What is Preeclampsia?
Preeclampsia is a life-threatening disorder that is most often characterized by a rapid rise in blood pressure and protein in urine. Preeclampsia can lead to seizure, stroke, multiple organ failure and death of the mother and/or baby. It is the most-common dangerous complication in pregnancy.
Who is at Risk?
Women who are pregnant – 20 weeks gestation thru postpartum are at risk for Preeclampsia. Those who develop preeclampsia 32 weeks or earlier are considered early onset).
How is Preeclampsia Diagnosed?
Pre-eclampsia is diagnosed when a pregnant woman develops high blood pressure (two separate readings taken at least 6 hours apart of 140/90 or more) and 300 mg of protein in a 24-hour urine sample (proteinuria). A rise in baseline blood pressure (BP) of 30 mmHg systolic or 15 mmHg diastolic, while not meeting the absolute criteria of 140/90, is still considered important to note, but is not considered diagnostic. Swelling or edema (especially in the hands and face) was originally considered an important sign for a diagnosis of pre-eclampsia, but in current medical practice only hypertension  and proteinuria are necessary for a diagnosis. Pitting edema (unusual swelling, particularly of the hands, feet, or face, notable by leaving an indentation when pressed on) can be significant, and should be reported to a health care provider.
“Severe preeclampsia” involves a BP over 160/110, and additional symptoms.
Pre-eclampsia may progress to eclampsia, characterized by the appearance of tonic-clonic seizures. This happens only very rarely with proper treatment.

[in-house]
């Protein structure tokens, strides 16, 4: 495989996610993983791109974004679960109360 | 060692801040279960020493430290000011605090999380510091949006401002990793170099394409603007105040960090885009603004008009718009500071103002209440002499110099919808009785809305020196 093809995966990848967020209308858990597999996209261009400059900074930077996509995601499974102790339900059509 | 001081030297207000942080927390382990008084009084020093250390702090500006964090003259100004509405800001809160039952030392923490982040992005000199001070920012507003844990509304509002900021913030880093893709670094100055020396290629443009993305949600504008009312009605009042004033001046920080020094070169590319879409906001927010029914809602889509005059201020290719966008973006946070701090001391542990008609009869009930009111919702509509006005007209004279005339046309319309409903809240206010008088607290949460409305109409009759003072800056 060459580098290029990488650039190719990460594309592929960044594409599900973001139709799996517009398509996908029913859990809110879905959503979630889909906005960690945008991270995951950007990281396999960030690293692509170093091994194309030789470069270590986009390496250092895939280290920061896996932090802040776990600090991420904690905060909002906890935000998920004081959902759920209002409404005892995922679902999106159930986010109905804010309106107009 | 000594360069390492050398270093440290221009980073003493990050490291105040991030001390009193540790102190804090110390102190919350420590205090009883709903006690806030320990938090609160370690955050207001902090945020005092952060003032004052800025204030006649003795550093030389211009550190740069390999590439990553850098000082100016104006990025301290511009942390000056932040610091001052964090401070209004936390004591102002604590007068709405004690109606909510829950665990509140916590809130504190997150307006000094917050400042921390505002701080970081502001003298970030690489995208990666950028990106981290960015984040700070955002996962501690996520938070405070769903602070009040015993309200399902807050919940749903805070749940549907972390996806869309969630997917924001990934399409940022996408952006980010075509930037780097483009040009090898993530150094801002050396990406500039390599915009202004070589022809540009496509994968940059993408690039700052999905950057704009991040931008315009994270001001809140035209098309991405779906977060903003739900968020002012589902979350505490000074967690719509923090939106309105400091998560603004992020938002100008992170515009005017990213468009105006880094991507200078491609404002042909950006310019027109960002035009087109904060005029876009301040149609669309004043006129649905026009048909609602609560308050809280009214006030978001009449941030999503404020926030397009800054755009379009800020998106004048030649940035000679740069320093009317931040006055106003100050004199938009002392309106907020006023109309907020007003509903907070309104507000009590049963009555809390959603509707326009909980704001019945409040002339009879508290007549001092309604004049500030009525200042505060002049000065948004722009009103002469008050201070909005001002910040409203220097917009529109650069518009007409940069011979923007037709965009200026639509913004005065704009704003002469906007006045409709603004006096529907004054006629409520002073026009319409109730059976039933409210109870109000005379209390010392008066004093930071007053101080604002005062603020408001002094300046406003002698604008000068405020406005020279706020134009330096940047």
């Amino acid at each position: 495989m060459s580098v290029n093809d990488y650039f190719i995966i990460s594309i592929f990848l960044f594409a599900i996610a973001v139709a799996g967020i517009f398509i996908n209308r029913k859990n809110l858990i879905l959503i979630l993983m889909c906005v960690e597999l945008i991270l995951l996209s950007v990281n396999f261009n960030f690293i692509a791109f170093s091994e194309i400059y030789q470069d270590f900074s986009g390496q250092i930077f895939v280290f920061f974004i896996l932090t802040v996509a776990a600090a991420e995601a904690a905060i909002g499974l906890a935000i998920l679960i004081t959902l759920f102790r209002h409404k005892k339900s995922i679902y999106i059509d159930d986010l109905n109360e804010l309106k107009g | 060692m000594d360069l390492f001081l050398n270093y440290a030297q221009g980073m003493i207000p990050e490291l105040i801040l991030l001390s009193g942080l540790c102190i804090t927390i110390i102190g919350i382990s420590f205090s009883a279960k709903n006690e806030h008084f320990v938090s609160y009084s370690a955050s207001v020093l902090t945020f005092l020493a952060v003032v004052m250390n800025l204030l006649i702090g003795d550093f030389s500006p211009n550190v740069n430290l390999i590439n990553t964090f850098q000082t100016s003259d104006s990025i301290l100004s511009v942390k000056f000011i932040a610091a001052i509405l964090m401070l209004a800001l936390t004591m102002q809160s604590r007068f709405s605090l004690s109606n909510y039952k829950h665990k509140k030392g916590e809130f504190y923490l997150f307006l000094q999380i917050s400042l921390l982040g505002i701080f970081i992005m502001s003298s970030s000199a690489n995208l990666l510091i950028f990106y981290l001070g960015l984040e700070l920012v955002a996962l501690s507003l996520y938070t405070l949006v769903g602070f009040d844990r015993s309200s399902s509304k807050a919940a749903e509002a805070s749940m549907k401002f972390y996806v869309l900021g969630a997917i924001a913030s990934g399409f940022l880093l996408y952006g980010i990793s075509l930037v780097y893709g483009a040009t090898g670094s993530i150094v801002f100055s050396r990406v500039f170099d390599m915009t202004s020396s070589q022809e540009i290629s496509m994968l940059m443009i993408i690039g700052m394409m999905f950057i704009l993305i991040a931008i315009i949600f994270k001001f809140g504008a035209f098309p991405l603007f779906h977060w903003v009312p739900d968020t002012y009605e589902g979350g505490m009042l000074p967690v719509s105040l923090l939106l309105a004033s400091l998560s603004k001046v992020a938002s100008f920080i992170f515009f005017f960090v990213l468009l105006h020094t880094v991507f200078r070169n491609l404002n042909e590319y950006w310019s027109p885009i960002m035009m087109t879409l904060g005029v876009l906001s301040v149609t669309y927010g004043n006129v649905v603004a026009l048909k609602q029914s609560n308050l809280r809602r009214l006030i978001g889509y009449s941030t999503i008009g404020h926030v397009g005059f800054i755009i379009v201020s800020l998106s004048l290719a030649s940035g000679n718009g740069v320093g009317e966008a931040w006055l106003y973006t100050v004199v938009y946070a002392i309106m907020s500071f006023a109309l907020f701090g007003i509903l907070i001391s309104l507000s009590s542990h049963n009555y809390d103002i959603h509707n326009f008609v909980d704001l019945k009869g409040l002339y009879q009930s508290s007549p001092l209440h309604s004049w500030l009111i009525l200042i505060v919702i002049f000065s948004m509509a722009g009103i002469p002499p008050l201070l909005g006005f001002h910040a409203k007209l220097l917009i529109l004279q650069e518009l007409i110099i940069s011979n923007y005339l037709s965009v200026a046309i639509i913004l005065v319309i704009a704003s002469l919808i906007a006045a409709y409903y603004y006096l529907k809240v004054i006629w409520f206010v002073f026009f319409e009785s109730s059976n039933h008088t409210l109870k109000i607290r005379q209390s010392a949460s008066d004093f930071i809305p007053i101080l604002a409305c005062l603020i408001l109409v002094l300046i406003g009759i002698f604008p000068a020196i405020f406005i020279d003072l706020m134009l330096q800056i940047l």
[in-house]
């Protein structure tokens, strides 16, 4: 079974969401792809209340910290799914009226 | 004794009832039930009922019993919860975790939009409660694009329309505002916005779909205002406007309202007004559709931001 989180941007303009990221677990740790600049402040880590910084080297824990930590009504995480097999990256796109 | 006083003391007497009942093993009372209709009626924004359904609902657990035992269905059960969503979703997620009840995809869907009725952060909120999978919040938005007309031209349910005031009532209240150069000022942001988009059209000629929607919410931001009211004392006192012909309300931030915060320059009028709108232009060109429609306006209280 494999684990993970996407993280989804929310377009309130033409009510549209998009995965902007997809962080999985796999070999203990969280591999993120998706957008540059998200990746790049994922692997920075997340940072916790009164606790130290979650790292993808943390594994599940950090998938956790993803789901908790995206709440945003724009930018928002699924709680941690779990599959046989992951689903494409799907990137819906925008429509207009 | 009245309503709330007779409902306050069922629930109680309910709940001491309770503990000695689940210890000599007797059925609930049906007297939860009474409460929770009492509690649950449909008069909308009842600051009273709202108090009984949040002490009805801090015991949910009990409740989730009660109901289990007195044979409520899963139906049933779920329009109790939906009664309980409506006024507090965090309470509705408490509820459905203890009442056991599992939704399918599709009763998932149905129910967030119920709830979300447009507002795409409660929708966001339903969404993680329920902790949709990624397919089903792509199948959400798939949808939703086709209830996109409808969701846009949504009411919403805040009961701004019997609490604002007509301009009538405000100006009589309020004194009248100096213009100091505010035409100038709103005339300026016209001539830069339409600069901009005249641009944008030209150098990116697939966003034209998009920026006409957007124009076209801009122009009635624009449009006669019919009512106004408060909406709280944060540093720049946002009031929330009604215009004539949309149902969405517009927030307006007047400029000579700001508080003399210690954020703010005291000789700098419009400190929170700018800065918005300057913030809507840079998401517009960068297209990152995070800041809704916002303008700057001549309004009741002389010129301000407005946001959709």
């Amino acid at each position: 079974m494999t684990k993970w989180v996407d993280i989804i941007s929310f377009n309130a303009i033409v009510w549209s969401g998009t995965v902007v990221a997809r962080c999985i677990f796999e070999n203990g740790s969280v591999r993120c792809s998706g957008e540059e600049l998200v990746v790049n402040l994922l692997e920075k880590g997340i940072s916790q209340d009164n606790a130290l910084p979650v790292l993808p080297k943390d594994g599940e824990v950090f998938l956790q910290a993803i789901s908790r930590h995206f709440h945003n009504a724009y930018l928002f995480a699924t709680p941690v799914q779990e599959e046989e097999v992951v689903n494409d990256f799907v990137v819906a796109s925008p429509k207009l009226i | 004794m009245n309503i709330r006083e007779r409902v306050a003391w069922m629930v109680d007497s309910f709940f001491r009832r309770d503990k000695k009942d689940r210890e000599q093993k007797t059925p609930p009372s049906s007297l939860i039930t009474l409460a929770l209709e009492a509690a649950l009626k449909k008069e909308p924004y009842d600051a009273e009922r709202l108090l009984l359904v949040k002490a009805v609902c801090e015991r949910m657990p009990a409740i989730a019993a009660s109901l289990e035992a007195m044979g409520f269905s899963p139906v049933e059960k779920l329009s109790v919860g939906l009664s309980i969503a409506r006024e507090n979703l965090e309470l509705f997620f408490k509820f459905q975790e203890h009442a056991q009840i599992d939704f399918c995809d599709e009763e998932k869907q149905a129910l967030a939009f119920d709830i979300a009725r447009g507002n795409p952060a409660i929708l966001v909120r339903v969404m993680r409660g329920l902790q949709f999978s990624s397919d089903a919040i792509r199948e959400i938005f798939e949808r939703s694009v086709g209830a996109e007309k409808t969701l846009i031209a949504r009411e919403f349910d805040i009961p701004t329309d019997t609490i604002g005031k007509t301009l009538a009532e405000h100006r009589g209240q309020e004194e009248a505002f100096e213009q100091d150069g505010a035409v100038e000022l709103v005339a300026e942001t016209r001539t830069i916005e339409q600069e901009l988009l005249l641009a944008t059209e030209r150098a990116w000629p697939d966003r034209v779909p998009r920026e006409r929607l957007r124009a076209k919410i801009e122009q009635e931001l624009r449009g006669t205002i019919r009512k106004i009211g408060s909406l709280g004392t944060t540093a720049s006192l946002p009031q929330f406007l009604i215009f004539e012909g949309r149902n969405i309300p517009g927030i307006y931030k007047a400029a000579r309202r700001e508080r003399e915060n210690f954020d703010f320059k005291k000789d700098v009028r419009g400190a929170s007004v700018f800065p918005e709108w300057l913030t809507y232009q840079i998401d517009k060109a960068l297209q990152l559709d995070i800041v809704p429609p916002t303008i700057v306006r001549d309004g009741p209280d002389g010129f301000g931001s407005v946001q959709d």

Although eclampsia is potentially fatal, pre-eclampsia is often asymptomatic, and so its detection depends on signs or investigations. Nonetheless, one symptom is crucially important because it is often misinterpreted. The epigastric pain, which reflects hepatic involvement and is typical of the HELLP syndrome, may easily be confused with heartburn, a very common problem of pregnancy. It can be distinguished from heartburn when it is not burning in quality, does not spread upwards towards the throat, is associated with hepatic tenderness, may radiate through to the back, and is not relieved by giving antacids. It is often very severe, described by sufferers as the worst pain they have ever experienced. Affected women are not uncommonly referred to general surgeons as suffering from an acute abdomen (for example, acute cholecystitis).
Treatment for Preeclampsia:
The only known treatments for pre-eclampsia is delivery, typically by labor induction or Caesarean section. Do note, post-partum preeclampsia may occur for up to 6 weeks following delivery.
Have you experienced Preeclampsia? Tell us about your experience.